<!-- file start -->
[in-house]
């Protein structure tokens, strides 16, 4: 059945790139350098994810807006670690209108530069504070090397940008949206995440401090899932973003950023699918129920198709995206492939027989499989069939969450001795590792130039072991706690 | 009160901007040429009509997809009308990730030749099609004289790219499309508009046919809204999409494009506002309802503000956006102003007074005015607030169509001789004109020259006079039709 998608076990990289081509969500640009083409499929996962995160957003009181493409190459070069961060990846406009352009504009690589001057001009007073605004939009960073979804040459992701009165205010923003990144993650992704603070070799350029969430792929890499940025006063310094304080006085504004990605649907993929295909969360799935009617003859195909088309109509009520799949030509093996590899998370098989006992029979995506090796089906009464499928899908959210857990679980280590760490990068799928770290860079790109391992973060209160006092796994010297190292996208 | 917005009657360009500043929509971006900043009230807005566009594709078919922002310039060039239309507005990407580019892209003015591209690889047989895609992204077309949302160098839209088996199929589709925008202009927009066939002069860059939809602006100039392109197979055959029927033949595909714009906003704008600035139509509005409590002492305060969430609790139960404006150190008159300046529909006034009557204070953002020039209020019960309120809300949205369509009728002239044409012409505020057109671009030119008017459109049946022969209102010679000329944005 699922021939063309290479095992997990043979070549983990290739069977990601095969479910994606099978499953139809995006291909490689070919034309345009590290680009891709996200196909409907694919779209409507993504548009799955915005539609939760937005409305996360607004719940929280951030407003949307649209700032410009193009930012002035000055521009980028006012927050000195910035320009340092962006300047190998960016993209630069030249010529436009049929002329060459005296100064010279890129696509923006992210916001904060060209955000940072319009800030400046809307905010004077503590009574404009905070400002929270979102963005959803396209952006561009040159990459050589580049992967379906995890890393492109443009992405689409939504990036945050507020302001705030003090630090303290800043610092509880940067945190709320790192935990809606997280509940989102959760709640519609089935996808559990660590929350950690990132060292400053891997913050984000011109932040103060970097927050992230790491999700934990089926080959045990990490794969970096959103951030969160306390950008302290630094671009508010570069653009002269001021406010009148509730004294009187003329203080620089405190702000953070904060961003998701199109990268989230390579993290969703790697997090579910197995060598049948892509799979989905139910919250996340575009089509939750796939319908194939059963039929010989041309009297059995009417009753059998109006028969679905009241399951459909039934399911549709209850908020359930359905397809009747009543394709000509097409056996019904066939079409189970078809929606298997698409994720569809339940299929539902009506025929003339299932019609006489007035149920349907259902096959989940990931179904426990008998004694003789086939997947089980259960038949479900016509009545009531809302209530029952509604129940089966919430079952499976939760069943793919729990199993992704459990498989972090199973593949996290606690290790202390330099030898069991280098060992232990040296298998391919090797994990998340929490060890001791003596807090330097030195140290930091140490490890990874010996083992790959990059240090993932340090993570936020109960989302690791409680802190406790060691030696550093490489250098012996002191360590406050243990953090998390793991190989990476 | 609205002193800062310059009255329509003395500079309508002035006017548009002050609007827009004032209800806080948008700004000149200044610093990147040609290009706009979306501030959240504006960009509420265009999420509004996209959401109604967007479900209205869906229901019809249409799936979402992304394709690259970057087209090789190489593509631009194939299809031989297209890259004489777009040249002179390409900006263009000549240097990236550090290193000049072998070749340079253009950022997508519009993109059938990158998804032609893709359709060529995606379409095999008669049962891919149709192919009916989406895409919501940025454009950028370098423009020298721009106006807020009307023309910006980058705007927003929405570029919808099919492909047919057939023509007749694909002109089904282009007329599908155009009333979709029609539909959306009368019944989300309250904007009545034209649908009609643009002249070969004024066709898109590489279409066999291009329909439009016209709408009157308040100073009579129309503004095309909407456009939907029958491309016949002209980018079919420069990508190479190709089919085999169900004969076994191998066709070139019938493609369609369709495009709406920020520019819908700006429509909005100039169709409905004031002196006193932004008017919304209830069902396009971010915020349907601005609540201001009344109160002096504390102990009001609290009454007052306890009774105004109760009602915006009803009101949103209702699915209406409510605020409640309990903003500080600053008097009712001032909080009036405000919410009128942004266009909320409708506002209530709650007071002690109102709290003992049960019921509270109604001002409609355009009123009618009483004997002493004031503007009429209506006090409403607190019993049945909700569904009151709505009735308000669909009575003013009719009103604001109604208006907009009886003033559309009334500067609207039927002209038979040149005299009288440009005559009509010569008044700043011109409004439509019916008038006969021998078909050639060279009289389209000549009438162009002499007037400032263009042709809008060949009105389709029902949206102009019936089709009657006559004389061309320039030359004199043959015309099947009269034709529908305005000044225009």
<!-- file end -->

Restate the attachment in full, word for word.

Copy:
[in-house]
């Protein structure tokens, strides 16, 4: 059945790139350098994810807006670690209108530069504070090397940008949206995440401090899932973003950023699918129920198709995206492939027989499989069939969450001795590792130039072991706690 | 009160901007040429009509997809009308990730030749099609004289790219499309508009046919809204999409494009506002309802503000956006102003007074005015607030169509001789004109020259006079039709 998608076990990289081509969500640009083409499929996962995160957003009181493409190459070069961060990846406009352009504009690589001057001009007073605004939009960073979804040459992701009165205010923003990144993650992704603070070799350029969430792929890499940025006063310094304080006085504004990605649907993929295909969360799935009617003859195909088309109509009520799949030509093996590899998370098989006992029979995506090796089906009464499928899908959210857990679980280590760490990068799928770290860079790109391992973060209160006092796994010297190292996208 | 917005009657360009500043929509971006900043009230807005566009594709078919922002310039060039239309507005990407580019892209003015591209690889047989895609992204077309949302160098839209088996199929589709925008202009927009066939002069860059939809602006100039392109197979055959029927033949595909714009906003704008600035139509509005409590002492305060969430609790139960404006150190008159300046529909006034009557204070953002020039209020019960309120809300949205369509009728002239044409012409505020057109671009030119008017459109049946022969209102010679000329944005 699922021939063309290479095992997990043979070549983990290739069977990601095969479910994606099978499953139809995006291909490689070919034309345009590290680009891709996200196909409907694919779209409507993504548009799955915005539609939760937005409305996360607004719940929280951030407003949307649209700032410009193009930012002035000055521009980028006012927050000195910035320009340092962006300047190998960016993209630069030249010529436009049929002329060459005296100064010279890129696509923006992210916001904060060209955000940072319009800030400046809307905010004077503590009574404009905070400002929270979102963005959803396209952006561009040159990459050589580049992967379906995890890393492109443009992405689409939504990036945050507020302001705030003090630090303290800043610092509880940067945190709320790192935990809606997280509940989102959760709640519609089935996808559990660590929350950690990132060292400053891997913050984000011109932040103060970097927050992230790491999700934990089926080959045990990490794969970096959103951030969160306390950008302290630094671009508010570069653009002269001021406010009148509730004294009187003329203080620089405190702000953070904060961003998701199109990268989230390579993290969703790697997090579910197995060598049948892509799979989905139910919250996340575009089509939750796939319908194939059963039929010989041309009297059995009417009753059998109006028969679905009241399951459909039934399911549709209850908020359930359905397809009747009543394709000509097409056996019904066939079409189970078809929606298997698409994720569809339940299929539902009506025929003339299932019609006489007035149920349907259902096959989940990931179904426990008998004694003789086939997947089980259960038949479900016509009545009531809302209530029952509604129940089966919430079952499976939760069943793919729990199993992704459990498989972090199973593949996290606690290790202390330099030898069991280098060992232990040296298998391919090797994990998340929490060890001791003596807090330097030195140290930091140490490890990874010996083992790959990059240090993932340090993570936020109960989302690791409680802190406790060691030696550093490489250098012996002191360590406050243990953090998390793991190989990476 | 609205002193800062310059009255329509003395500079309508002035006017548009002050609007827009004032209800806080948008700004000149200044610093990147040609290009706009979306501030959240504006960009509420265009999420509004996209959401109604967007479900209205869906229901019809249409799936979402992304394709690259970057087209090789190489593509631009194939299809031989297209890259004489777009040249002179390409900006263009000549240097990236550090290193000049072998070749340079253009950022997508519009993109059938990158998804032609893709359709060529995606379409095999008669049962891919149709192919009916989406895409919501940025454009950028370098423009020298721009106006807020009307023309910006980058705007927003929405570029919808099919492909047919057939023509007749694909002109089904282009007329599908155009009333979709029609539909959306009368019944989300309250904007009545034209649908009609643009002249070969004024066709898109590489279409066999291009329909439009016209709408009157308040100073009579129309503004095309909407456009939907029958491309016949002209980018079919420069990508190479190709089919085999169900004969076994191998066709070139019938493609369609369709495009709406920020520019819908700006429509909005100039169709409905004031002196006193932004008017919304209830069902396009971010915020349907601005609540201001009344109160002096504390102990009001609290009454007052306890009774105004109760009602915006009803009101949103209702699915209406409510605020409640309990903003500080600053008097009712001032909080009036405000919410009128942004266009909320409708506002209530709650007071002690109102709290003992049960019921509270109604001002409609355009009123009618009483004997002493004031503007009429209506006090409403607190019993049945909700569904009151709505009735308000669909009575003013009719009103604001109604208006907009009886003033559309009334500067609207039927002209038979040149005299009288440009005559009509010569008044700043011109409004439509019916008038006969021998078909050639060279009289389209000549009438162009002499007037400032263009042709809008060949009105389709029902949206102009019936089709009657006559004389061309320039030359004199043959015309099947009269034709529908305005000044225009």